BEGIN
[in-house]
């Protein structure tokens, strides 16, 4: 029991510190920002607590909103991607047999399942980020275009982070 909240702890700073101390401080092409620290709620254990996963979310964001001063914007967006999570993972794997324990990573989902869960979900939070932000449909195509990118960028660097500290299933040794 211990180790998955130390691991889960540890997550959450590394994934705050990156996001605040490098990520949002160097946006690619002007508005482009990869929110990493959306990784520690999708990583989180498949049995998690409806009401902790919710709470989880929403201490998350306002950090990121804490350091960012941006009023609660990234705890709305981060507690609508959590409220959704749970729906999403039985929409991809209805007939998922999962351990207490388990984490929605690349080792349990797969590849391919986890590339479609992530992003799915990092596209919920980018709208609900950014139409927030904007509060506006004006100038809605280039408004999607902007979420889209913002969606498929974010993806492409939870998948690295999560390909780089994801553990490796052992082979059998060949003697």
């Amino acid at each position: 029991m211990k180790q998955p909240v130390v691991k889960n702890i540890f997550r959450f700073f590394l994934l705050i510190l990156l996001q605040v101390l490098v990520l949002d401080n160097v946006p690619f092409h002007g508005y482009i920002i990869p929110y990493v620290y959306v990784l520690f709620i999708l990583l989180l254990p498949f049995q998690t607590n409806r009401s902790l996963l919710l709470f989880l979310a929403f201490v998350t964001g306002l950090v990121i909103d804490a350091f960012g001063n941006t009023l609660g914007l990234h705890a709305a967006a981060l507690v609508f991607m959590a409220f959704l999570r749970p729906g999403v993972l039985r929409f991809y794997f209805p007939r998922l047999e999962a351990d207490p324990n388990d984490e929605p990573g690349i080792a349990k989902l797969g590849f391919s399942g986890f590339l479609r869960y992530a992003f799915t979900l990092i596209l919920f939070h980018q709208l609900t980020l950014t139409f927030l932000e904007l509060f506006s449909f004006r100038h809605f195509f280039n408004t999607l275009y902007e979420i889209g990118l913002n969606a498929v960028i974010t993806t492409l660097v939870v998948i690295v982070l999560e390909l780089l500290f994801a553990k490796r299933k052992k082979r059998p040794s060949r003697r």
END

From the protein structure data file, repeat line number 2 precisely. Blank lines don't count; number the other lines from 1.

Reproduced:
């Protein structure tokens, strides 16, 4: 029991510190920002607590909103991607047999399942980020275009982070 909240702890700073101390401080092409620290709620254990996963979310964001001063914007967006999570993972794997324990990573989902869960979900939070932000449909195509990118960028660097500290299933040794 211990180790998955130390691991889960540890997550959450590394994934705050990156996001605040490098990520949002160097946006690619002007508005482009990869929110990493959306990784520690999708990583989180498949049995998690409806009401902790919710709470989880929403201490998350306002950090990121804490350091960012941006009023609660990234705890709305981060507690609508959590409220959704749970729906999403039985929409991809209805007939998922999962351990207490388990984490929605690349080792349990797969590849391919986890590339479609992530992003799915990092596209919920980018709208609900950014139409927030904007509060506006004006100038809605280039408004999607902007979420889209913002969606498929974010993806492409939870998948690295999560390909780089994801553990490796052992082979059998060949003697």